I have been a reader of science articles and of the history of science for many years. One thing I always did was to look at where the author of the article went to school.  More often than not they came from small unknown universities or colleges. Once they make their mark the upper tier universities hire them on as faculty so that they can justify their reputation and keep building the myth that paying to get into that elite school will make your kid the next great thinker.

Going to a higher ranked school does not make anyone smarter by osmosis.  All it does it get you into the circle of people who like to consider themselves the ruling class. Parents know this and know that this is the best way to get ahead.

 

I can't really agree with your last point. I have experience of both going to a good university and then an elite university, and I most definitely noticed a difference both in regards to the intelligence and ambition levels of the students as well to how demanding and good the education itself was.  

Now I didn't study natural science, nor was I in America, so I suppose it is possible that things could be different over there. But at least my experience really doesn't mesh with the common trope that the only benefit of going to an elite school is that you get to network with the upper class. 

Edited by Khaleesi did nothing wrong

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9 hours ago, Altherion said:

I went through the college admissions process just under two decades ago and I wanted to ask people here who either went through it more recently themselves or guided children through it: is it really this bad now?

Well I went through the college admissions process in the US over 30 years ago and most of these things were normal to my experience back then.  Granted, I went to a small private high school.  And it had a full time college guidance counselor who met with us regularly over the course of the 4 years.  So it was very college focused from day 1.  But everything you mentioned was pretty much done - although, obviously the donating millions of dollars was extremely limited to certain families.  But of these I would say they were more giving money to the family legacy school then like the recent scandal with blatantly buying their way in.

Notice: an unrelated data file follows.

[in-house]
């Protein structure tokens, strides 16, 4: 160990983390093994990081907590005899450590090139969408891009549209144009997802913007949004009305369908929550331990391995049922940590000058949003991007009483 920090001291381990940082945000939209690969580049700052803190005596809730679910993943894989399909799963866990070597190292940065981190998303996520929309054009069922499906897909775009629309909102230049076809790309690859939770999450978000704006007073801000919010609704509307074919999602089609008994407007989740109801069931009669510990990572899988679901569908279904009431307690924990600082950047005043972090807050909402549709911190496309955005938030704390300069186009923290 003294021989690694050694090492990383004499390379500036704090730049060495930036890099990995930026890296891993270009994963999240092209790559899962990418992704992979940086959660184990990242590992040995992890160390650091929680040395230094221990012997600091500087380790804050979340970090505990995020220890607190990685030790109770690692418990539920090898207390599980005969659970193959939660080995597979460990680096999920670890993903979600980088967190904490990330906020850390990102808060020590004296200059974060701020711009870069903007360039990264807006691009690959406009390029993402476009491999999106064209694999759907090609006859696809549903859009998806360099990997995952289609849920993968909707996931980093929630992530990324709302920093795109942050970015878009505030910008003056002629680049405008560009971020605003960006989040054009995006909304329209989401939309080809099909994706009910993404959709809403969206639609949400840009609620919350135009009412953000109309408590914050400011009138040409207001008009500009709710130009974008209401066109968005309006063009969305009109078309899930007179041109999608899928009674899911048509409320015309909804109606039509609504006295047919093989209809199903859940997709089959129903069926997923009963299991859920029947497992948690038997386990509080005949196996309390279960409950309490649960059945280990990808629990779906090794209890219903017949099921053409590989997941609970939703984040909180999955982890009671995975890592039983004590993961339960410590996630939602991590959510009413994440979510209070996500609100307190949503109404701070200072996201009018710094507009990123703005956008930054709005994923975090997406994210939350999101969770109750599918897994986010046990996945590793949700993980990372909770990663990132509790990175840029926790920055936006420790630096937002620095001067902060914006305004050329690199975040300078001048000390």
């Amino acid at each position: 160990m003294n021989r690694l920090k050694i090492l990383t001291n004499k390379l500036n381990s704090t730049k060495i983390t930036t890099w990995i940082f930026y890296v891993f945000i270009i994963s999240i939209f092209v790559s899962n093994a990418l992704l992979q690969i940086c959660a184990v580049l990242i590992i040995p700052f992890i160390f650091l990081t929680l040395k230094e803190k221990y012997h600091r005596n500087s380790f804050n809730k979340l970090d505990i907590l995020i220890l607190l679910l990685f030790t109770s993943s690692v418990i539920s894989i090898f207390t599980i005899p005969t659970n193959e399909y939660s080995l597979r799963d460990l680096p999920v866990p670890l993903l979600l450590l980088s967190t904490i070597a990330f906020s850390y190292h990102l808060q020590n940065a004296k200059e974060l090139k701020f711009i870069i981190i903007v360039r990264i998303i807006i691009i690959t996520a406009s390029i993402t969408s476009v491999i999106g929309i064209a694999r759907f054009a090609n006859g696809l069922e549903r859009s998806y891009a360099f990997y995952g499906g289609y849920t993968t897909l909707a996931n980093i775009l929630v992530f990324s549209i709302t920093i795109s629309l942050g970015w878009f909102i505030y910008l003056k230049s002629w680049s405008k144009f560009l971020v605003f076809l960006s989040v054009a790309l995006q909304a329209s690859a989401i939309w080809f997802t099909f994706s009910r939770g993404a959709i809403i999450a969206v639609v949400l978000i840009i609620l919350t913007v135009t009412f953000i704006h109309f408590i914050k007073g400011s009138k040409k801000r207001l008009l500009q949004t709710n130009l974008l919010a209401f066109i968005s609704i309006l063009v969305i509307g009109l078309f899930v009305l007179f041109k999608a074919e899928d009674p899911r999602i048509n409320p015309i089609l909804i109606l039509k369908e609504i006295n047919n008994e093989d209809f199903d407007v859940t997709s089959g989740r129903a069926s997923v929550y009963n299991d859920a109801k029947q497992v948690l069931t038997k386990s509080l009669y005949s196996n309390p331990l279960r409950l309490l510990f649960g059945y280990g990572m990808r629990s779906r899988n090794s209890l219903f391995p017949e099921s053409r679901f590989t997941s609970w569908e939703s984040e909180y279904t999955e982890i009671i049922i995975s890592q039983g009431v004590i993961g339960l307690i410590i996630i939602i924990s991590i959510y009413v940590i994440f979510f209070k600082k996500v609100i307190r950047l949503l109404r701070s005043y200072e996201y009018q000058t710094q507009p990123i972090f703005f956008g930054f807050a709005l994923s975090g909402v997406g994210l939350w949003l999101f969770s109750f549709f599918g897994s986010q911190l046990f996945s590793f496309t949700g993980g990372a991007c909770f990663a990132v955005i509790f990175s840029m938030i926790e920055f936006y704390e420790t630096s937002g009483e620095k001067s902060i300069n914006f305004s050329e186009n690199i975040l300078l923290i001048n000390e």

Obviously not everyone did everything.  If you were a natural standardized test taker and scored well on the SAT, you didn't take prep classes.  But for everyone else there was the Princeton Review.  And you started on that right after the PSATs when you got an idea of how you were going to potentially score.  If you were a good writer, the counselor would read over your college essays and give it a pass.  But if not, there were teachers willing to work with you to improve upon your essays.  You absolutely had to write them yourself though.  You just got extra guidance and editing with them.

I suppose where I see a potential difference today is back when I was in school it was this idea of having one activity or job or experience that distinguished you in an application.  Something you could write about in your essay.  And today one or two doesn't seem sufficient.  I get the sense kids going this route feel they have to have multiple such things to pad their applications.  Being on the water polo team for 4 years and working in a museum one summer might not be enough anymore for some like it was for me.

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Here are a few thoughts:

1.  Except for Harvard, Yale, Princeton, Stanford, and a few quirky outliers like Cooper Union, most private Universities cannot afford to be completely need-blind in admission. I think most elite Universities claim to be completely need-blind, and aim to be as need-blind as possible, but it still amounts to somewhere between 40-60% of the class paying full freight (e.g., at my alma mater, which I think is a typical exemplar, ~52% of the class receives some financial aid.  That's pretty good, but it also means that 48% is paying full-freight).  Similarly, if you look at their website, Georgetown claims the same.  Penn, interestingly, does not have that statistic readily available on their website that I could find (mind you I spend all of 5 minutes looking).